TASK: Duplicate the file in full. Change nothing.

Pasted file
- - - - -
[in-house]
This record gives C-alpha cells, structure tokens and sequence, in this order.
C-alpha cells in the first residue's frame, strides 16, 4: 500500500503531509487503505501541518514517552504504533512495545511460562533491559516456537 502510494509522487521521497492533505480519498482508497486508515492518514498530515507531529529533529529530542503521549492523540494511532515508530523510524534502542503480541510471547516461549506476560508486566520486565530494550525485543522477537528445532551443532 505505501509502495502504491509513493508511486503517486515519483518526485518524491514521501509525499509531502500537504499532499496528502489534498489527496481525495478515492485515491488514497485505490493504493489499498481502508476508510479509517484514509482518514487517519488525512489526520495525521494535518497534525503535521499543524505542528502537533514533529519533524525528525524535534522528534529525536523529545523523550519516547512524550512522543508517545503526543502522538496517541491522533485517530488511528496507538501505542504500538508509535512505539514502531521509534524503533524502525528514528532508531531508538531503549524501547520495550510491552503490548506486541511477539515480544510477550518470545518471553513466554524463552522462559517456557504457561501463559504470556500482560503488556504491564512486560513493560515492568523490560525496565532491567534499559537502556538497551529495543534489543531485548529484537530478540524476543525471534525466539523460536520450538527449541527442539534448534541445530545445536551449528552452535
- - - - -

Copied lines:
[in-house]
This record gives C-alpha cells, structure tokens and sequence, in this order.
C-alpha cells in the first residue's frame, strides 16, 4: 500500500503531509487503505501541518514517552504504533512495545511460562533491559516456537 502510494509522487521521497492533505480519498482508497486508515492518514498530515507531529529533529529530542503521549492523540494511532515508530523510524534502542503480541510471547516461549506476560508486566520486565530494550525485543522477537528445532551443532 505505501509502495502504491509513493508511486503517486515519483518526485518524491514521501509525499509531502500537504499532499496528502489534498489527496481525495478515492485515491488514497485505490493504493489499498481502508476508510479509517484514509482518514487517519488525512489526520495525521494535518497534525503535521499543524505542528502537533514533529519533524525528525524535534522528534529525536523529545523523550519516547512524550512522543508517545503526543502522538496517541491522533485517530488511528496507538501505542504500538508509535512505539514502531521509534524503533524502525528514528532508531531508538531503549524501547520495550510491552503490548506486541511477539515480544510477550518470545518471553513466554524463552522462559517456557504457561501463559504470556500482560503488556504491564512486560513493560515492568523490560525496565532491567534499559537502556538497551529495543534489543531485548529484537530478540524476543525471534525466539523460536520450538527449541527442539534448534541445530545445536551449528552452535